The Taitu Hotel hosts one of the local music Pantheons. Part and parcel of the historical building, Jazzamba is the stage on which the best ethio-jazz talents and word-music rising stars perform: among the others Alemayehu Eshete, the Addis Acoustic Project, Samuel Yirga, and Girma Negash. Old Ethiopian music lions and young global musicians perform side by side to find a synthesis of modernity and tradition through soul, blues and folk music. The Addis Abeba Social Club.
Although less eye-catching than the graceless monolith known as “Arada building”, Taitu Hotel is the landmark which best represents Arada, the social life and economic city’s beating heart. The hotel compound is a permanent gravity center for tens of young people keen to guiding tourists through the major City’s attractions and helping meet their needs. Just across the main entrance the never ending drama of Addis Abeba’s life is on play, with no intermission or filter. Lepers wound in their putrid bandages dragging themselves along the street, begging drunken cripples, dogs and children sharing restaurants’ remains and dust, and commercial sex workers selling their bodies in front of the local police station. Living at Taitu’s means getting in touch with these people, listening to their yammers and pleas, meeting their glances, and brushing against their bodies violated by misery. Those who really have an interest in getting acquainted with this City won’t find any better place where to move from.
For many travelers, like myself, Taitu has been home and family away from one’s own home and family. The hotel staffs often adopt long-time guests and take care of them affectionately. I know persons who fallen ill and who have been assisted by room service personnel with no less attention than their own relatives would have paid. For most hotel personnel, the hotel not only is their workplace but the place where they live. The fire at Taitu gutted all these together. They all deserve support and help, as attention and engagement by all the people who love this City deserves the reconstruction of one of Addis Abeba’s most important laical temples.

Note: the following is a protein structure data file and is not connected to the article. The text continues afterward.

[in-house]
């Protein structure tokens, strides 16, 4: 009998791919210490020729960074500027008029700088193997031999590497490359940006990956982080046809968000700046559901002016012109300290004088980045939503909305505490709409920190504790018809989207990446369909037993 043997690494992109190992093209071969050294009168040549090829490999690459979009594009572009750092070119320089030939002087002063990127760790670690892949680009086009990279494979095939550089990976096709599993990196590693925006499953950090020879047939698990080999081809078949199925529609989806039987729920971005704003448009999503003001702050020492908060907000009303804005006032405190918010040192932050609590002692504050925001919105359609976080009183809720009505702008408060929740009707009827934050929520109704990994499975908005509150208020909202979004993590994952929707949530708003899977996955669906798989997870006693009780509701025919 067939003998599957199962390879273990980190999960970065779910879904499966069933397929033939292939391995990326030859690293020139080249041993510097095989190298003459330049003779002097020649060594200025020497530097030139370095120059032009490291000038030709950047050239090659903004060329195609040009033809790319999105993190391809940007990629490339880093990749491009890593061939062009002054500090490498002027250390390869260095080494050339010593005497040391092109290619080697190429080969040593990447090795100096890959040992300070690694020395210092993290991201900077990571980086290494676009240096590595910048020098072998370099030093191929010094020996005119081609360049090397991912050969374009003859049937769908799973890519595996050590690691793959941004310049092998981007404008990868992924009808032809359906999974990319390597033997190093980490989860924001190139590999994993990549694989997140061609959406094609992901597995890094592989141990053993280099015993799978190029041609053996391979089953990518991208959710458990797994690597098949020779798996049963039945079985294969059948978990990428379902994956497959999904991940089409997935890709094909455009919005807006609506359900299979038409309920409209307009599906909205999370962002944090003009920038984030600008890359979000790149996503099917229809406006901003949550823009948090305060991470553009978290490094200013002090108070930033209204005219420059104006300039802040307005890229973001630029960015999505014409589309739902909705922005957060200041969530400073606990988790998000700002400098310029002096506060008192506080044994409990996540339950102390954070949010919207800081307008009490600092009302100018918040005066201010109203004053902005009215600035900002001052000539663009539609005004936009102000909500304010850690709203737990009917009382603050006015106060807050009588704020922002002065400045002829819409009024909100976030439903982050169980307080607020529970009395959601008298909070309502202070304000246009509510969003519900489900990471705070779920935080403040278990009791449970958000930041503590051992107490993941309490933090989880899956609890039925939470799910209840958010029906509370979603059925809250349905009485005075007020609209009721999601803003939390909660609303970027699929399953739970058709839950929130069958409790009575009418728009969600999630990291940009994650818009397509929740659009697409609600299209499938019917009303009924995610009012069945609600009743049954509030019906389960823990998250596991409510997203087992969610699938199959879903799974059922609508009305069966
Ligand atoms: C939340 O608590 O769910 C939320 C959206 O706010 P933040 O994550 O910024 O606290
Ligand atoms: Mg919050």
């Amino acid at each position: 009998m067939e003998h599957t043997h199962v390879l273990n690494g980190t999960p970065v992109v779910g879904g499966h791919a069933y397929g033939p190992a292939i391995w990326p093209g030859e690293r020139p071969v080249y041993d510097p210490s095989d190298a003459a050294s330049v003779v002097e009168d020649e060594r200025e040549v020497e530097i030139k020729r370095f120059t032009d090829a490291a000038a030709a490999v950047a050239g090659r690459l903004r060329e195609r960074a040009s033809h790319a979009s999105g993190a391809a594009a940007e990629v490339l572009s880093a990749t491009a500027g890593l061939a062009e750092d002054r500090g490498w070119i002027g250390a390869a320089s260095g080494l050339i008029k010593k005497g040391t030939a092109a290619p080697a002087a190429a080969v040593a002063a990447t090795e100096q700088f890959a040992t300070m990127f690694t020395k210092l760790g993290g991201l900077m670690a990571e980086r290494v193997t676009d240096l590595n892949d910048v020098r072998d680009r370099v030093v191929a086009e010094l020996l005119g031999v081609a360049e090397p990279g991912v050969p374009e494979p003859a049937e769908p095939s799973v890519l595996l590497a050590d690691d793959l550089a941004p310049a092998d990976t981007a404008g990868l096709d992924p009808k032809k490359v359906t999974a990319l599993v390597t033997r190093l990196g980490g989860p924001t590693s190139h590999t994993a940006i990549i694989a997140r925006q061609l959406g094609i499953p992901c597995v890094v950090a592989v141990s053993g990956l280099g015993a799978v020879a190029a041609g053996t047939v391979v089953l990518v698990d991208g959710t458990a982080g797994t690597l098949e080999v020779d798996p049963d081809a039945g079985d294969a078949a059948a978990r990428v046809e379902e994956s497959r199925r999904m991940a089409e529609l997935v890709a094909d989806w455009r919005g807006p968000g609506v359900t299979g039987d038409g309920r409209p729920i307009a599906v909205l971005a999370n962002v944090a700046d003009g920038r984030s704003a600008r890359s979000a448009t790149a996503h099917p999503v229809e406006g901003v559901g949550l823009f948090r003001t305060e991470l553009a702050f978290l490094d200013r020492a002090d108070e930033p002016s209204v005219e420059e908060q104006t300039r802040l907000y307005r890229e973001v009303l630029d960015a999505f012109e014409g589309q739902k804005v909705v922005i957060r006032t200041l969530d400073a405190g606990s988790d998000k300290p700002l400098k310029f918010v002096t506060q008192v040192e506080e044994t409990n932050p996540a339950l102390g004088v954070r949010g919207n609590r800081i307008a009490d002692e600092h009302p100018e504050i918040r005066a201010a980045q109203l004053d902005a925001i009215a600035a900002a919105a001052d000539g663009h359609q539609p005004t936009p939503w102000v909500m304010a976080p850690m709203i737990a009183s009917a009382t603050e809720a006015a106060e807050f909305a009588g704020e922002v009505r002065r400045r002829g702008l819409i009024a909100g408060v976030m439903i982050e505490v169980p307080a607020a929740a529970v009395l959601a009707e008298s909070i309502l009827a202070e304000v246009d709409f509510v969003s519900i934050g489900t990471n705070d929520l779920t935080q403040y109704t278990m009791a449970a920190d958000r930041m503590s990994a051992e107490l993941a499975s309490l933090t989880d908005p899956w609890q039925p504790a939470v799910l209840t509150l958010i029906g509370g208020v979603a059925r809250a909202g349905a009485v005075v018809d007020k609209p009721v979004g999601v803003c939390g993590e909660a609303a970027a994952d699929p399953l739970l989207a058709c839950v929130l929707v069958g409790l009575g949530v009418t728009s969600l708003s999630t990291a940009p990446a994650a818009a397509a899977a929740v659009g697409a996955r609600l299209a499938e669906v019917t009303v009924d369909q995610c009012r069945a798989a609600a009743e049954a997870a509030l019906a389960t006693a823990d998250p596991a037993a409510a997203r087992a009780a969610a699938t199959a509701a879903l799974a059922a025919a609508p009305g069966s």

Places like Itegue Taitu Hotel are as meaningful for Addis’ future as the city “Babur”, the light train which is to be inaugurated shortly. Willpower to taking care of their City’s historic past should conform to Addis’s people enthusiastic expectations towards modernity. Defending the most ancient hotel and expecting from government the utmost engagement in promoting a prompt and effective reconstruction of the building means making sure that the Old City’s heart will keep on beating in the “new Africa’s New York”.
The action that in the coming months will be taken to mend damages occurred to the landmark which by Lonely Planet is defined as “a museum piece full of beautiful old furniture and high ceilings” will be a test bed. Besides being strongly engaged in putting up a skyline worth of the global capital city that Addis is rapidly turning into, is the City’s administration also keen to safeguarding its historical heritage?
Photos: Adriano Marzi